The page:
Despite a tough 2023, Sarah McCaffrey finds much to feel optimistic about as she surveys Northern Ireland’s growing screen sector
It is more than 10 years since I joined the RTS and became part of the local Northern Ireland Committee. During that time, we have set up the Student Television Awards – which will celebrate their 11th year in 2024 – and the first RTS Futures group outside of London, of which I was very proud.
I was also part of the team that set up the Northern Ireland Programme Awards to highlight the wonderful achievements of our vibrant film and TV industries – organising and chairing these awards in 2017 was a treasured career high.
So I feel truly honoured to have been asked to chair RTS NI. I have big boots to fill, taking over from the remarkable Fiona Campbell. Fiona has been so inspirational and generous with her time, sharing her knowledge with many young people who aspire to careers in the creative industries, and I thank Fiona for her wonderful leadership in recent years.
Fortunately, she has stayed on the committee, so we can continue to benefit from her expertise as we look at the ways that we can showcase the incredible talent working in our screen industries in 2024.
It is fair to say that our sector has come through a tough year, so it was wonderful to see so many industry practitioners at the recent Belfast Media Festival, which featured an impressive line-up of speakers from across the creative industries.
There has never been a more important time to support the new talent coming into our sector as well as our established creatives, who have contributed so much to the growing creative economy we enjoy here.
We have seen global recognition for our Northern Irish talent in terms of audiences, programme sales and awards. And to name just a handful of the BBC’s outstanding programmes that came from Northern Ireland in 2023, I would offer Blue Lights, Once Upon a Time in Northern Ireland, Hope Street, Jailed: Inside Maghaberry Prison, Mastermind and The Finish Line.
Sky launched The Lovers, while Channel 5’s Dalgliesh returned to our screens with its second series; a third will be on its way soon.
Our thriving animation sector continues to make delightful, educational and inspiring programmes for young audiences, including Mimi’s World, Puffin Rock, Odo and Happy the Hoglet. And we can look forward to more local content from Disney and Channel 4 following their recent announcements at the Belfast Media Festival.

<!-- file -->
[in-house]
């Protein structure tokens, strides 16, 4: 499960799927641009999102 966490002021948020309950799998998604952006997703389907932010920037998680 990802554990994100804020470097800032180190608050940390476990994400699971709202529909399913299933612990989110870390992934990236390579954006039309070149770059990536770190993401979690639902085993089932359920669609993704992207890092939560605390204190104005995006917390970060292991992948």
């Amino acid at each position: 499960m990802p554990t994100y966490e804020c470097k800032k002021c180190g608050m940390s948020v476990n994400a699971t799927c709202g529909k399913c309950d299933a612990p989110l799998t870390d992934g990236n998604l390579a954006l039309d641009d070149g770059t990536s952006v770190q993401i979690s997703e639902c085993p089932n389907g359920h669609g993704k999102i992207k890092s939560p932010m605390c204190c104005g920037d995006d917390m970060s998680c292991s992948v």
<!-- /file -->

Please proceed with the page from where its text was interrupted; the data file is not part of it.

We’ve cleaned up on the awards circuit, too: Lisa McGee’s Derry Girls series three received an International Emmy and three Baftas among others; Omagh-born Aoife McArdle was one of the directors of Severance, which won the Drama and New Series awards at the Writers’ Guild of America and two Primetime Emmys, not to mention a Women in Film and TV award this month.
Who can forget Tom Berkeley, Ross White and the amazing James Martin picking up their Short Film Oscar in Hollywood for An Irish Goodbye; meanwhile, Ronan Bennett, raised in Northern Ireland, continues to have audiences hooked with shows such as the RTS and Bafta-winning Top Boy.
Our creative infrastructure got an incredible boost with the recent news that an Ulster University-led consortium has secured finance for an advanced screen and performance technology research lab to be set up within Studio Ulster in Belfast. This £138m, state-of-the-art virtual production facility is set to become a global hub for the creative industries.
Serving a local population of only 1.9 million, our sector punches well above its weight in terms of ability, entrepreneurial spirit, creativity, infrastructure and business.
Richard Williams, CEO at Northern Ireland Screen, and his hard-working team offer a very warm welcome to international partners.
Here’s to the next decade of growth and achievement by our Northern Ireland creatives.
Sarah McCaffrey is Chair of RTS Northern Ireland.